comments powered by Disqus
Jeff Walton January 31, 2012
The Rev. Brian Merritt, speaking with reporters at the Occupy DC encampment in Washingon, DC's McPherson Square, announces the "People's Prayer Breakfast." (Photo credit: IRD)
Charging that the National Prayer Breakfast is for “the rich and famous,” an interfaith group aligned with the Occupy Wall Street (OWS) movement has announced a competing event. Organized by Occupy Faith DC, the “People’s Prayer Breakfast” will take place the morning of February 2, the same date as the National Prayer Breakfast hosted by members of Congress and the Fellowship Foundation for almost 60 years.
During a January 30 news conference announcing the event, Occupy Faith DC representatives referred to their alternative breakfast as a “parallel” event, rather than a rival one. But the clergy representatives also voiced dissatisfaction with the National Prayer Breakfast.
“Who is going to be represented in the other event are the representatives of the one percent,” alleged Graylan Hagler, Senior Minister of Plymouth Congregational United Church of Christ in Washington, D.C. Hagler encouraged people of faith to “be the revolutionaries that our spiritual traditions call us to be.”
“It doesn’t seem the American way that [the National Prayer Breakfast] is only a Christian event,” said Robert Brune, a Unitarian Universalist who helped conceive of and organize the People’s Prayer Breakfast. Brune described the National Prayer Breakfast as “right wing conservative.”
The National Prayer Breakfast does not describe itself as an explicitly Christian event, pointing to prominent Muslim and Jewish participants, among others. Event organizers have in the past described the annual breakfast as centering on “Jesus of Nazareth” rather than “Jesus Christ,” his messianic title. According to the New York Times, every U.S. president since Dwight D. Eisenhower has participated in the annual event, including President Obama.
In contrast, Occupy Faith DC described its event as a “humble gathering of interfaith clergy, lay leaders, [and] faith-based social justice advocates.” The organizers presented their event as focused upon economic inequality, rather than a profession of faith.
“If you believe what is right and what is just, you have faith. Where it comes from doesn’t matter,” responded Imam Johari Malik of the Dar Al Hijrah Islamic Center in Falls Church, Virginia. Malik was responding to a question offered by an atheist at the Occupy DC encampment in McPherson Square, where the press conference was moved in order to reach more reporters than were at Luther Place Church, the original site.
“I don’t think there is a problem challenging a small group of business interests,” said Occupy Faith DC’s Brian Merritt, a Presbyterian clergyman who pastors a church in Washington, D.C. and who regarded the National Prayer Breakfast as reflecting those interests. “Prayer is not just about access to powerful people – it moves us forward in action.”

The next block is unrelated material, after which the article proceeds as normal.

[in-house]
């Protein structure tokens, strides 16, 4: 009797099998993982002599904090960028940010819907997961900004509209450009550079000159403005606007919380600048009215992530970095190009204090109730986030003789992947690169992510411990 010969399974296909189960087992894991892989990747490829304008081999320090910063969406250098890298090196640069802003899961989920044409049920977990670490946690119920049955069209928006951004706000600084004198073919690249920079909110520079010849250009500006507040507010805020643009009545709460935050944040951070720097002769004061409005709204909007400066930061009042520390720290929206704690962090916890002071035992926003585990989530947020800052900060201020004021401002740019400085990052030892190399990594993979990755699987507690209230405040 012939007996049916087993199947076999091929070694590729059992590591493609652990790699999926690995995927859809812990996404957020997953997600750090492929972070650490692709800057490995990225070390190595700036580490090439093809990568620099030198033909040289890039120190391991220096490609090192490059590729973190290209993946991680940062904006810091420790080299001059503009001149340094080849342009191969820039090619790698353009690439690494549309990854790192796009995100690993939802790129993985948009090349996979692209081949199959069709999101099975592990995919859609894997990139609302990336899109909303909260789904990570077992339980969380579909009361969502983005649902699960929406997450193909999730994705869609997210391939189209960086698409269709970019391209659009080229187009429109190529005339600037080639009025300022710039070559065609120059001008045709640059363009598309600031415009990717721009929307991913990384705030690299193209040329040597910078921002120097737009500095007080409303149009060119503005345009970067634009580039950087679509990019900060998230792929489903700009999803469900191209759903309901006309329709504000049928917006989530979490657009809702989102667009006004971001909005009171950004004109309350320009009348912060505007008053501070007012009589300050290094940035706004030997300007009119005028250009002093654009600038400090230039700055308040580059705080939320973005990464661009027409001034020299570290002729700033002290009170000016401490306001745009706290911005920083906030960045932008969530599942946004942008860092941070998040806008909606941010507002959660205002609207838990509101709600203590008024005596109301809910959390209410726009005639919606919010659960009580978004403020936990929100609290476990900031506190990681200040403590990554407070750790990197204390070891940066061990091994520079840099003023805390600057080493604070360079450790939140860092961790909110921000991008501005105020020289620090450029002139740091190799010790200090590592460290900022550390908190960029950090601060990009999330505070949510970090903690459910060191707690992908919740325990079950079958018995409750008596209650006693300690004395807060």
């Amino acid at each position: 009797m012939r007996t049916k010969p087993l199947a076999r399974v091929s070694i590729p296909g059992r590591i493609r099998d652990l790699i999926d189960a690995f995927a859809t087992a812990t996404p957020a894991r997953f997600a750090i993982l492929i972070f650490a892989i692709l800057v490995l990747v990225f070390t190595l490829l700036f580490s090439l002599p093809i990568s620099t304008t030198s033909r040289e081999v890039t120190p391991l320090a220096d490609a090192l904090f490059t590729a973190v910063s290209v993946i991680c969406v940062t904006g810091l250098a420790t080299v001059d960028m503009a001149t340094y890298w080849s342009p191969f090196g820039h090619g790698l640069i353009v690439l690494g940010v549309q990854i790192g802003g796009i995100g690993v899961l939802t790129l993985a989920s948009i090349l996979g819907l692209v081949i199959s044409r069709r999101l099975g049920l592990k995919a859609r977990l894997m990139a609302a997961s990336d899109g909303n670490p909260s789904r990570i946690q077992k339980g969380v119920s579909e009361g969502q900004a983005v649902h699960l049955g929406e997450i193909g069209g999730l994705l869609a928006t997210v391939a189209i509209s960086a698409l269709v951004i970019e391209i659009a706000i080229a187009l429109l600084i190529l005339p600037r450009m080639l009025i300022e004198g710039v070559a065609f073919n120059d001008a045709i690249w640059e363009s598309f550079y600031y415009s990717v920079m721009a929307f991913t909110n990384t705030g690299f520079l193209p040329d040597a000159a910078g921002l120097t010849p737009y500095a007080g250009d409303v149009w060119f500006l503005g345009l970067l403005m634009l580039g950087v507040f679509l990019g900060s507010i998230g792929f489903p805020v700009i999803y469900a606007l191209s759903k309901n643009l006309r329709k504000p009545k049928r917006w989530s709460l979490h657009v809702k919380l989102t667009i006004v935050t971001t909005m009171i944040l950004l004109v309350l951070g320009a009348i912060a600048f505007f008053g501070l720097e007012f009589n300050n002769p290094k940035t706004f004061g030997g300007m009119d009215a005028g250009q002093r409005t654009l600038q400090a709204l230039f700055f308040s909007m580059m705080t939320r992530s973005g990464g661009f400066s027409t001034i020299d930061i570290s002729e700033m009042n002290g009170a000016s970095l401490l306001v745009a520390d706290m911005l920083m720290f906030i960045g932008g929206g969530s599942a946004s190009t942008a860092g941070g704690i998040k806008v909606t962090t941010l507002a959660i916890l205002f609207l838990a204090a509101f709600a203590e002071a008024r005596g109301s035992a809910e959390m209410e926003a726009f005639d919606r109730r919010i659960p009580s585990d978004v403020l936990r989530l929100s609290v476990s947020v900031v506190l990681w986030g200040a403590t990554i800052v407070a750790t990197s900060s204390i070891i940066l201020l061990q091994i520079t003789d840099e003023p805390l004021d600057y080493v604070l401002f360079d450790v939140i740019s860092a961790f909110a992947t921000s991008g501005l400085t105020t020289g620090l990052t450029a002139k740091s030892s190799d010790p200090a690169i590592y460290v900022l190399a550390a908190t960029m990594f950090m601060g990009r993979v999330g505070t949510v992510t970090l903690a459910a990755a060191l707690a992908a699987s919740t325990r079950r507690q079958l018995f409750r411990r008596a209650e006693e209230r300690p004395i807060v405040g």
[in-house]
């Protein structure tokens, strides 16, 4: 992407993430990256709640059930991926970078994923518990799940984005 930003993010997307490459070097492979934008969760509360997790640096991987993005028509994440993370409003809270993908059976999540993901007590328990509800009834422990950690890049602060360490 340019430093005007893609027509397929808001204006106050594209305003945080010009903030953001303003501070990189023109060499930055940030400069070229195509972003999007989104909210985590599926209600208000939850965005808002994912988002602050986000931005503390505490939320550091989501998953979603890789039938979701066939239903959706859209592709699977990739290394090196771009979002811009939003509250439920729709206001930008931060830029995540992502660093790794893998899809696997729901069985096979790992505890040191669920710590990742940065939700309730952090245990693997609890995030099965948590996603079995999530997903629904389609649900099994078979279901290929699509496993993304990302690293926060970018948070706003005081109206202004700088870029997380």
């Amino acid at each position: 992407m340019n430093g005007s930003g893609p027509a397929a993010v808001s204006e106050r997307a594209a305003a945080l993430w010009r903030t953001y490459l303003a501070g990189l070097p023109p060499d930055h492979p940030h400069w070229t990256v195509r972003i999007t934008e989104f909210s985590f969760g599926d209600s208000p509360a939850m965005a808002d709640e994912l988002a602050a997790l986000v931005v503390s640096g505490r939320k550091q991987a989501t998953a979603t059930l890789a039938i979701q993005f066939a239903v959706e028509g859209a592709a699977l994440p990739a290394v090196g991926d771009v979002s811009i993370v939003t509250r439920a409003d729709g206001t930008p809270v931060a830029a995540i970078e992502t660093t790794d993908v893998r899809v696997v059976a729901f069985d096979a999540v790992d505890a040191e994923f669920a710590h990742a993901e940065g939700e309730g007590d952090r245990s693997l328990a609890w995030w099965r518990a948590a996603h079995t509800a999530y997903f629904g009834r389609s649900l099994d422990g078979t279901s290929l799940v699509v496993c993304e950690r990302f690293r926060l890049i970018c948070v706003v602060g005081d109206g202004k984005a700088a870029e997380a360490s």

Merritt described the People’s Prayer Breakfast as having “more of a focus on those who are suffering economically” and centered on a “concern about disproportionate wealth.”
In addition to Lutheran (ELCA), Presbyterian (PCUSA), African Methodist Episcopal (AME), Quaker, Muslim and Jewish representatives at the news conference, organizers also cited the involvement of Episcopalians, Buddhists and several Unitarian Universalist congregations in launching the event.
“We want to build a solid coalition between faith groups and those who share [the] occupy [movement’s] values,” Brune explained. The Unitarian Universalist activist described the youth of OWS as giving a “vehicle to activism for an older generation that is apathetic.”
“Any movement in history, faith has had to play a role,” Brune asserted. “This is the only way it is going to happen. We would be remiss if the faith community did not embrace the occupy movement.”
Brune went on to quote Union Seminary professor Cornell West, saying: “It’s going to take the intellectual courage of faith communities.”
In addition to critiquing the National Prayer Breakfast for being populated by what they perceived as economic elites, there were also criticisms of political conservatives, including the recent Republican primary election in South Carolina.
“There are millions of people of faith who are suffering due to the ideology that was represented in that contest,” said Ibrahim Abdil-Mu'id Ramey of the Muslim American Society. “As Jesus said in the temple, sometimes righteousness requires a little butt kicking.”
Just as the National Prayer Breakfast is not a single event, but actually a series of meetings, Occupy Faith DC is planning a strategy session and time of dialogue following the breakfast.
The Institute on Religion & Democracy
1023 15th Street NW, Suite 601, Washington, DC 20005-2601
P: (202) 682-4131 F: (202) 682-4136